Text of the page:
By Dr. Mercola
Becoming forgetful is often regarded as a normal part of getting older, but it’s possible to maintain your quick wit and intelligence at any age.
This should come as welcome news, since the notion of losing your mental capacity evokes twice as much fear among Americans as losing physical ability, and 60 percent of US adults say they are very or somewhat worried about memory loss.1
One principle to remember is that if you don't sufficiently challenge your brain with new, surprising information, it eventually begins to deteriorate. Just as physical inactivity allows your muscles to atrophy, cognitive inactivity does the same to your brain.
Challenging Hobbies Help Keep Your Brain Young
In my interview with Dr. Michael Merzenich, professor emeritus at the University of California who has pioneered research in brain plasticity (also called neuroplasticity) for more than 30 years, he explained:
"Generally, by the third or fourth decade in life, you're in decline. One of the things that happens across this period is that you go from a period of the acquisition of abilities to largely using those abilities that have been acquired earlier in life.
By that I mean to say, the fundamental skills that you apply in your profession or in your everyday life are things you master, and you're doing them without thought.
To a large extent, you're operating most of your day without really being consciously engaged in the things you're doing... I've gone without really thinking very much about the physical acts of driving. I'm substantially disengaged.
This has been contributed to substantially by modern culture. Modern culture is all about taking out surprises... to basically reduce the stimulation in a sense on one level, so that we could engage ourselves in sort of an abstract level of operations.
We're no longer interested in the details of things. We're no longer interested in resolving the details of what we see or hear or feel, and our brains slowly deteriorate."
What research into brain plasticity shows us, however, is that by providing your brain with appropriate stimulus, you can counteract this degeneration.
Crossword Puzzles, Knitting, and a Stimulating Career May Keep Your Brain Sharp
In a study of people aged 85 and older, for instance, those who engaged in artistic, craft, and social activities in mid and late life, and who used a computer late in life, had a lower risk of mild cognitive impairment (MCI).2 And as reported in the Journal of Psychosocial Nursing and Mental Health Services:3
“Persons with cognitively stimulating occupations maintain higher cognitive functioning with aging. College professors, pilots, physicians, musicians, and architects have been studied as high cognitive activity groups.
Occupational complexity or mental activities demanding thought processing and independent judgment, have been correlated with higher performance on measures of intellectual flexibility, memory, verbal abilities, fluency, and visual spatial measures in aging.
…Chess and bridge are leisure activities that demand working memory and reasoning skills. Older adults who play bridge score higher on working memory and reasoning measures compared to non-players and working crossword puzzles has also been associated with maintained cognition in older adults.”
In addition, one study revealed that craft activities such as quilting and knitting were associated with decreased odds of having mild cognitive impairment.4 Another study, published in 2014, found that taking part in "cognitively demanding" activities was also beneficial.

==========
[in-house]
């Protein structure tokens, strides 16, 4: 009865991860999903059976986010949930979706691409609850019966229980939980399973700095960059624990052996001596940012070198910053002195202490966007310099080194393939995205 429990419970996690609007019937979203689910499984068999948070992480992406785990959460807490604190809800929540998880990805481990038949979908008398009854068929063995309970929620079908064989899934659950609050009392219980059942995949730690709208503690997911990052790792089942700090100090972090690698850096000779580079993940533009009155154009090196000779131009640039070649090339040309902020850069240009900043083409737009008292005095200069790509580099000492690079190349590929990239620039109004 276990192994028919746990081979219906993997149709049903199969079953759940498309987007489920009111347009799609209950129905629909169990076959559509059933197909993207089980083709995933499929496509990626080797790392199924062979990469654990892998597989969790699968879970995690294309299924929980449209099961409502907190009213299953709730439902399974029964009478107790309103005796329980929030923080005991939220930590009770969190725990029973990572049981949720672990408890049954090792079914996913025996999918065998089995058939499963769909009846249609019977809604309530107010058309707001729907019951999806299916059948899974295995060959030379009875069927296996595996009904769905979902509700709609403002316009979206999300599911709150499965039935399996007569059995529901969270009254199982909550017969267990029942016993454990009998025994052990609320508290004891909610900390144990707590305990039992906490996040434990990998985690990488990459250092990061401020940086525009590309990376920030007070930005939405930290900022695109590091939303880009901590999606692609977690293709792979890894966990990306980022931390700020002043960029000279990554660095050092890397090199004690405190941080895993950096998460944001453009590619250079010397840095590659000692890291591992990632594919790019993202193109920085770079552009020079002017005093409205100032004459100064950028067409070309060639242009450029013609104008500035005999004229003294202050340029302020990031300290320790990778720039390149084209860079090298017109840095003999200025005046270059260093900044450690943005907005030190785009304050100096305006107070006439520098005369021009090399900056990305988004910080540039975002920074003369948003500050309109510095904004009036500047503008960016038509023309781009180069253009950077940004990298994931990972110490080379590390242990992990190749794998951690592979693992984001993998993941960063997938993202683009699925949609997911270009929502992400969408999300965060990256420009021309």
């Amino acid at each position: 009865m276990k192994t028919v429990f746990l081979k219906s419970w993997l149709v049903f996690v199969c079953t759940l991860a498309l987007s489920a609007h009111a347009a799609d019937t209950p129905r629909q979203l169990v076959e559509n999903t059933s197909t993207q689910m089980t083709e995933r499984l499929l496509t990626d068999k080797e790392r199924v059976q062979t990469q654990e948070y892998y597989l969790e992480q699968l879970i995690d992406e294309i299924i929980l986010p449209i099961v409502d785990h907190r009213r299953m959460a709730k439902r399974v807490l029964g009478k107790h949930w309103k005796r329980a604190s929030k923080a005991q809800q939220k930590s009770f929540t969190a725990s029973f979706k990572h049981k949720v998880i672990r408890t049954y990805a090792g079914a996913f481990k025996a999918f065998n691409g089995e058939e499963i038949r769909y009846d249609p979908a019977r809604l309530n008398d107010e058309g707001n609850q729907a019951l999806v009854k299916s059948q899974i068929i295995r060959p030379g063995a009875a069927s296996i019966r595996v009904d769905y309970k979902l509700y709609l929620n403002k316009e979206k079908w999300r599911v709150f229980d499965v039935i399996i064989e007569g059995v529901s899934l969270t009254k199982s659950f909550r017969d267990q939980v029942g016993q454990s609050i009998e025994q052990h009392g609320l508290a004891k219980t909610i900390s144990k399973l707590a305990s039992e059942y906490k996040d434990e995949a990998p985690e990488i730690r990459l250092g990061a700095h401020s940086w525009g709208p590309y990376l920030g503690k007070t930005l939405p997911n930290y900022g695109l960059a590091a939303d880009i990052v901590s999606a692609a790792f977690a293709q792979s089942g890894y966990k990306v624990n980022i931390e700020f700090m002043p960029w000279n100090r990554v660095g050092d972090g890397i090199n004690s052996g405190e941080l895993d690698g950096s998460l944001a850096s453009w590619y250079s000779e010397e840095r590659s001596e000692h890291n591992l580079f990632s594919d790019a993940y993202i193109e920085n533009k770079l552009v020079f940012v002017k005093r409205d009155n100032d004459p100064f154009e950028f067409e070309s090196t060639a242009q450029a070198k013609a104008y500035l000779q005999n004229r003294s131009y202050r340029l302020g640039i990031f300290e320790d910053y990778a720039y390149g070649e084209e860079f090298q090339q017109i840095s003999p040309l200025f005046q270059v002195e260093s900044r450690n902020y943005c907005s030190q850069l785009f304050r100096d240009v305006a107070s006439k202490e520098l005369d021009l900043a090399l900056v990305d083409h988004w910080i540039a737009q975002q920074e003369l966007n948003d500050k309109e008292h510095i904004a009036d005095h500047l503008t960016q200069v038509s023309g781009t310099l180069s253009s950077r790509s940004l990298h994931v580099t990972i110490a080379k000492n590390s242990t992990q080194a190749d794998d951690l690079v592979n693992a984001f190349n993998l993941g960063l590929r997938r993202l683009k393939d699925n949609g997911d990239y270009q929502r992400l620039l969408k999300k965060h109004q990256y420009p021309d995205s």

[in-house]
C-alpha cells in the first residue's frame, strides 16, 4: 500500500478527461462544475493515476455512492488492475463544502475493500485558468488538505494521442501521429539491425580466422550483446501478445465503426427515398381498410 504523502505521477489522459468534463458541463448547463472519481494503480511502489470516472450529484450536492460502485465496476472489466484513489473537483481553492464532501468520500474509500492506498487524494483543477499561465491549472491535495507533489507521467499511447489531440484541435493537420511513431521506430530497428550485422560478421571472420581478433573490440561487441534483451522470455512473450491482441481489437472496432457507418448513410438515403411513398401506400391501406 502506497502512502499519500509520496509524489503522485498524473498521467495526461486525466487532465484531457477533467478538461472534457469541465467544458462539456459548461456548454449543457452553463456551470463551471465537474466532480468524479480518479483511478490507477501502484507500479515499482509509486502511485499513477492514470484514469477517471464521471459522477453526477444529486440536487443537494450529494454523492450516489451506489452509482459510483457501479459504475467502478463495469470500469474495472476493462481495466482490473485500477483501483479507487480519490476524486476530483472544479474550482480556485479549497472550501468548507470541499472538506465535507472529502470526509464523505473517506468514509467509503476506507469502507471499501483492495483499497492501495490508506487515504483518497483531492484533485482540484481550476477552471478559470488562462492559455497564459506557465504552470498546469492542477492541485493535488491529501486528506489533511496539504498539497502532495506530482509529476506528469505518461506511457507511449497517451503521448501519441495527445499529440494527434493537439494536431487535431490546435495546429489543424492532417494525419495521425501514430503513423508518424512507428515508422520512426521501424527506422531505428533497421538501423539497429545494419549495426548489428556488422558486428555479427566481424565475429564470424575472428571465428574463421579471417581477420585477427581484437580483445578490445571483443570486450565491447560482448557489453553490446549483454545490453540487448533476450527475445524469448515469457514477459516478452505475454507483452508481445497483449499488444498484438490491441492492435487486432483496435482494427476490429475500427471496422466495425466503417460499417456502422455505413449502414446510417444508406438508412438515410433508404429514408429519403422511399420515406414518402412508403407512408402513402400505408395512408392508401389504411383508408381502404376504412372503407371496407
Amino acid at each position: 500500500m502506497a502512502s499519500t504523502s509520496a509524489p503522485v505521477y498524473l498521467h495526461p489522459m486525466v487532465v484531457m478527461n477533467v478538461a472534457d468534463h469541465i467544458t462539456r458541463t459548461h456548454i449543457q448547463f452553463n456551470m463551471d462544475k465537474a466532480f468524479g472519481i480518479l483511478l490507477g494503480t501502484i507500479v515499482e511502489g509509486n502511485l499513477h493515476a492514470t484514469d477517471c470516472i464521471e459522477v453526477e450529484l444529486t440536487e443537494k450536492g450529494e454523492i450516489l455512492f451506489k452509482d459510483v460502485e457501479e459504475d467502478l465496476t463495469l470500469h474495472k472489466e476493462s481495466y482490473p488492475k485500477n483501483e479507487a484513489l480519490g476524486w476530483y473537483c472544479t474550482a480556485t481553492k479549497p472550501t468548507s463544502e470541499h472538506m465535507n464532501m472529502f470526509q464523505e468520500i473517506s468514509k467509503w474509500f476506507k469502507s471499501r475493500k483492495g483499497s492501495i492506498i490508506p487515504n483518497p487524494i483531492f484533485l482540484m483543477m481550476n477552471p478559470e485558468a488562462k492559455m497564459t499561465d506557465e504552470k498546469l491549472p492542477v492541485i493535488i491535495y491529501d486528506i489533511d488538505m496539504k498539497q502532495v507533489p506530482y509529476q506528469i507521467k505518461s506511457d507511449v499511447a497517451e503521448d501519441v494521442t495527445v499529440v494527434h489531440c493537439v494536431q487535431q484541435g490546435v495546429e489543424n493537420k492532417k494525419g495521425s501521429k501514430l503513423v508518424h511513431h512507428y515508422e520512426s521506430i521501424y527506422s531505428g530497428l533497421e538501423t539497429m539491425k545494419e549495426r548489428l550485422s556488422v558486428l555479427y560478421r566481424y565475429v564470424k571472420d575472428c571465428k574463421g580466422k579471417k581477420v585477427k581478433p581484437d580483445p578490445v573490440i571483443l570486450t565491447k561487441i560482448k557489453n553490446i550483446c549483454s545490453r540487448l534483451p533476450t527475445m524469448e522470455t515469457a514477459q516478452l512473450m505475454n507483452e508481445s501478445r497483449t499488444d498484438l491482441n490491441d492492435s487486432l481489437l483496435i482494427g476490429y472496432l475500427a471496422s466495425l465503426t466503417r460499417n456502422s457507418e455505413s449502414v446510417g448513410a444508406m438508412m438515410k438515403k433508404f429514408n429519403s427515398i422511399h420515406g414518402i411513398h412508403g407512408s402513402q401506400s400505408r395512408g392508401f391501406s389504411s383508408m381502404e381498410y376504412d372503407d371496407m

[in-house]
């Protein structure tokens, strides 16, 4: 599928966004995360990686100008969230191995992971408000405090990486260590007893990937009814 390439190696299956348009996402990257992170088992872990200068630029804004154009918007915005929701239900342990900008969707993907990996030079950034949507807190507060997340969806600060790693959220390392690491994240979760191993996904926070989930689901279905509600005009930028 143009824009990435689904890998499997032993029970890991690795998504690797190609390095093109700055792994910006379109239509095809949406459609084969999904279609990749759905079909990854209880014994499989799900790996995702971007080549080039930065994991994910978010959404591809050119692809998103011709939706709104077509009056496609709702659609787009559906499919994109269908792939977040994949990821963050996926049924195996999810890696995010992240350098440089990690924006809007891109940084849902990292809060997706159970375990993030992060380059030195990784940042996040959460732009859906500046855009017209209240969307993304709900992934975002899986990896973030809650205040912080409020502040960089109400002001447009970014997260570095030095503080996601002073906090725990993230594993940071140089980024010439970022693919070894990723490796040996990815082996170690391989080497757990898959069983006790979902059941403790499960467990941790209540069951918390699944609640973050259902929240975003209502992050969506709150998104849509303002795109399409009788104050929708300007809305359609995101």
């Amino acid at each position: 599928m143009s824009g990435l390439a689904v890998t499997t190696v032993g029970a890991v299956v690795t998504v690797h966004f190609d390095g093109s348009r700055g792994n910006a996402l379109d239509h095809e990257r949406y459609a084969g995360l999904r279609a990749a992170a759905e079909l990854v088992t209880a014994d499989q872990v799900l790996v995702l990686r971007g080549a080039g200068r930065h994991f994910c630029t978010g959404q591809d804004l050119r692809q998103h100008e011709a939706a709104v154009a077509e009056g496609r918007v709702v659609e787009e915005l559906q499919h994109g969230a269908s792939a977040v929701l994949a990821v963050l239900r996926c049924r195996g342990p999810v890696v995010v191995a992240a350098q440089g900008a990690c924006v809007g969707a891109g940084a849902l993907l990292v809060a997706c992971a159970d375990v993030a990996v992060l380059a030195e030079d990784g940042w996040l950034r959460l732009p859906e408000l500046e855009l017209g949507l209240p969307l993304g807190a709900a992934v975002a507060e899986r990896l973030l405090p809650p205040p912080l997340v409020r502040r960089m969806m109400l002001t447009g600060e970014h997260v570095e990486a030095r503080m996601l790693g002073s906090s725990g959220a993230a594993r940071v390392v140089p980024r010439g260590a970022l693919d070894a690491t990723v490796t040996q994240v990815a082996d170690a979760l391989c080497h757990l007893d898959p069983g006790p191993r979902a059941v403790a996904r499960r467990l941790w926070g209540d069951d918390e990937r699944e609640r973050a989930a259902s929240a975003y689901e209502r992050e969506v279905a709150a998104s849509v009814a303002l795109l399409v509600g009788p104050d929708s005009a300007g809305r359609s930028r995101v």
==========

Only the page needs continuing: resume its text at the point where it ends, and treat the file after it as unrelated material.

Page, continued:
This would include learning to quilt or take digital photography, which researchers found enhance memory function in older adults.5 In addition to being mentally stimulating, different, and challenging, such creative activities often allow you to become fully immersed in the moment to the extent that your worries fade away.
Engaging in mentally absorbing tasks and hobbies allows you to experience flow and have a seriousness of purpose with which you engage in a task. In order to improve brain function, it seems the task must be important to you, or somehow meaningful or interesting — it must hold your attention.
6 Brain Tricks to Make You Smarter
If you’re not quite ready to take up piano lessons or knitting, you may still be able to bolster the growth of new brain cells by challenging your mind. CNN compiled six examples of activities that challenge your brain, which you can engage in right from your desk.6
1. Iota: The Desktop Game
Iota is a card game of sorts that you can play on any hard surface. It involves placing cards in grids according to simple rules that require complex moves and thoughts on your part.
This game must be played with at least one other person, so it makes for a fun social activity while also improving spatial relation skills, visual discrimination and strategic thinking.
2. Lumosity: The Brain-Training App
Lumosity’s personalized “brain workouts” help boost memory, attention, problem solving, and more. It has more than 40 games that are actually fun, so it makes training your brain a part of your day you’ll look forward to.
If you decide to try brain games, ideally it would be wise to invest at least 20 minutes a day, but no more than five to seven minutes is to be spent on a specific task.
When you spend longer amounts of time on a task, the benefits weaken. According to Dr. Merzenich, the primary benefits occur in the first five or six minutes of the task.
The only downside to brain games is that it may become just another "task" you need to fit into an already busy day. If you don't enjoy brain games, you can also try learning a new skill or hobby.
3. The Puzzle Book
Nancy Linde's 399 Games, Puzzles, and Trivia Challenges is a book with nearly 400 games designed to improve neurogenesis, or the formation of new brain cells. Each puzzle is designed to get your brain thinking in new ways and targets cognitive functions such as logical thought, language, and attention.
4. Improve Focus
You can build your ability to concentrate and focus using these simple tricks:
- Count backward from 100 in your mind (you can also try using a higher number or counting back in multiples)
- Hold an object in your outstretched arms and focus on it as long as you can
- Count the words on a page in a book or newspaper (in your mind, without using your finger to trace the words)
- Sit still without moving a muscle
5. The News Quiz
Read a few news articles and give yourself a weekly or daily quiz to see how much you remembered. This will not only help you become more informed about current events but will also boost your ability to store information and concentrate.
6. The Inspiring Talk